I take it OE stands for original equipment and OEM stands for original equipment matching number.

But, if that is correct, what is the difference?

Specifically, I'd like to know whether the part - in this case the timing belt - is the original part i.e. vs a replacement('matching') part.

  • The number on my timing belt is coming up in internet search results as an OE number.
    – Jim
    Dec 22, 2022 at 9:47
  • 1
    Doesn’t OEM stand for Original Equipment Manufacturer?
    – HandyHowie
    Dec 22, 2022 at 10:23
  • Here's the website that describes it as 'OE Matching quality'. autodoc.co.uk/car-parts/oem/8200939081
    – Jim
    Dec 22, 2022 at 10:44

1 Answer 1


To me, there's no difference between OE and OEM. The "M" in OEM stands for Manufacturer (as HandyHowie states in comments). OE/OEM is used to denote that the part was produced by the company who built whatever vehicle originally. For instance, if you have a Toyota, the replacement part would be made by Toyota.

Three things of note:

  • A lot of aftermarket parts manufacturers use the same or slightly modified part number which matches what the OEM number is ... it makes it easier to align what you're buying to what you're replacing.
  • A part which is manufactured by the aftermarket are usually made to the same specification as an OEM part ... ie: meets or exceeds OEM specifications.
  • If aftermarket part has the OEM part number on it, it won't have the OEM logo on it. NOTE: This isn't hard and fast. In your case, you may not see the logo printed on the backside of the timing belt if it has worn off. You will (most likely) see it on a new timing belt which is OEM, though.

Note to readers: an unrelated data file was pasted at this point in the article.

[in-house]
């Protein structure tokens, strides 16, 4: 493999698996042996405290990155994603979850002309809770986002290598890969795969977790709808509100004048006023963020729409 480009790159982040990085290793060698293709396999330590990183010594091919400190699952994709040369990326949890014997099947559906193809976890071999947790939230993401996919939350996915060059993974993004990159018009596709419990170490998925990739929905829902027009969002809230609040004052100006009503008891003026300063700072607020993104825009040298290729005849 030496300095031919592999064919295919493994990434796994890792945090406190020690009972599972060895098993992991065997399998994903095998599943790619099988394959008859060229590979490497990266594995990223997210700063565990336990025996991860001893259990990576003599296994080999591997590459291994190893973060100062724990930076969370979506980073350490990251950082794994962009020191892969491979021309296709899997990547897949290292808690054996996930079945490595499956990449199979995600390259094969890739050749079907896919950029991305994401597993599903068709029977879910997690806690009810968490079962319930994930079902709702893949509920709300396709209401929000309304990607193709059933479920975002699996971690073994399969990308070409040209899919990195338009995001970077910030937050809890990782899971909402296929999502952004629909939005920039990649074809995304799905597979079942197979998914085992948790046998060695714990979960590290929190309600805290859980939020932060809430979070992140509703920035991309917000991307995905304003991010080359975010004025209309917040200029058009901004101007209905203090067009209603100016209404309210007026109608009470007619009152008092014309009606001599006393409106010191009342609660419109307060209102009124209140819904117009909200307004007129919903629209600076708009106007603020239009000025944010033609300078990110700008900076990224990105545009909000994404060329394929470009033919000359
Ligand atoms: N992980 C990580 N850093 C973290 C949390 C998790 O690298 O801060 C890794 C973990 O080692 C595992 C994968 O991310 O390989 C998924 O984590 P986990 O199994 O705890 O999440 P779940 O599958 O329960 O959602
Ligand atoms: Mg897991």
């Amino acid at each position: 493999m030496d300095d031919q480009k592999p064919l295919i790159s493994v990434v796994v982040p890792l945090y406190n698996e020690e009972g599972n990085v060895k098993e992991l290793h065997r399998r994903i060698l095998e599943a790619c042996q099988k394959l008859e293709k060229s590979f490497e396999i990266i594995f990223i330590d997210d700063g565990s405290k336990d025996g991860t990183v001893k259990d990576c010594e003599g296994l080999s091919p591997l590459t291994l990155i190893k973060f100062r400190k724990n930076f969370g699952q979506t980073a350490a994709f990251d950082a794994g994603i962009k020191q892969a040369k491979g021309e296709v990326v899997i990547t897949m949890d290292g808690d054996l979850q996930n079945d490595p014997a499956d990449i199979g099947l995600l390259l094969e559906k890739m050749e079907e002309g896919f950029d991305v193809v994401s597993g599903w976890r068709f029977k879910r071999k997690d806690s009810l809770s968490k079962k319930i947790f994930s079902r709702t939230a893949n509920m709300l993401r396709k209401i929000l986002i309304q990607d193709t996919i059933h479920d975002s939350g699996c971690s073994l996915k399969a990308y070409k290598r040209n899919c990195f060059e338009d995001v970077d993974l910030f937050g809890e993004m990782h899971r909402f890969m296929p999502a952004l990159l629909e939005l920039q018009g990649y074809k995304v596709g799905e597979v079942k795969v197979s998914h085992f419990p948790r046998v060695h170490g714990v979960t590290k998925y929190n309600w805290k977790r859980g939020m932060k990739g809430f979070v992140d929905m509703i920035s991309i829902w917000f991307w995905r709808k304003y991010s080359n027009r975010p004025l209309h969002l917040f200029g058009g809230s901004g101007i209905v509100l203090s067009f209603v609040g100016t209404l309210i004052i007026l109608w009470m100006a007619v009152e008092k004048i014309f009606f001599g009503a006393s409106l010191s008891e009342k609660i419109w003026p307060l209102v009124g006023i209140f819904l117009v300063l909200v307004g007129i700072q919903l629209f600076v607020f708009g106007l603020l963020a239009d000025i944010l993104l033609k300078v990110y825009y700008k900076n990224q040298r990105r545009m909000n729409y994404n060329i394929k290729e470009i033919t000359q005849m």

It is my experience not to frown on aftermarket parts. There are many good brands of aftermarket parts which are good parts and will last the change interval without issue. On the other hand, the only way you can go bad with using OEM parts is through your pocketbook, because they are usually more expensive than the aftermarket.

At some point, OEM gives up on making and stocking parts for vehicles. When this happens, you have to go to the aftermarket in order to keep your vehicle running correctly.

  • tempfile.io/en/JyQWfHmrQF0lUg8/preview @Pᴀᴜʟsᴛᴇʀ2
    – Jim
    Dec 22, 2022 at 11:12
  • @Jim - That's a Gates belt, which is aftermarket. Thing is, Gates makes good parts. I'm sure they are using the same number as OEM as I described above. Dec 22, 2022 at 11:50
  • Okay, thank-you for that. Now that we have a visual of the belt, does this look like a 10 year old(/108,000km) belt to you?
    – Jim
    Dec 22, 2022 at 12:11
  • @Jim - My opinion on whether the belt is or what it may be is irrelevant. That is for you to decide. I think I've already given you my opinion: If you don't know the history, change the belt. Paying $100 in parts (if you are to change it yourself) is way cheaper than replacing an engine. Dec 22, 2022 at 12:51
  • You're helping me piece together the history. I now know that with a replacement part, and a service at 60,000 km, in 2017, which did not involve a belt change, the age of the belt is less than 50,000km. This is helping me decide whether to shell out for parts, tools & fuel, for piece of mind for a very limited period of time before I lose the vehicle. ;-)
    – Jim
    Dec 22, 2022 at 13:35

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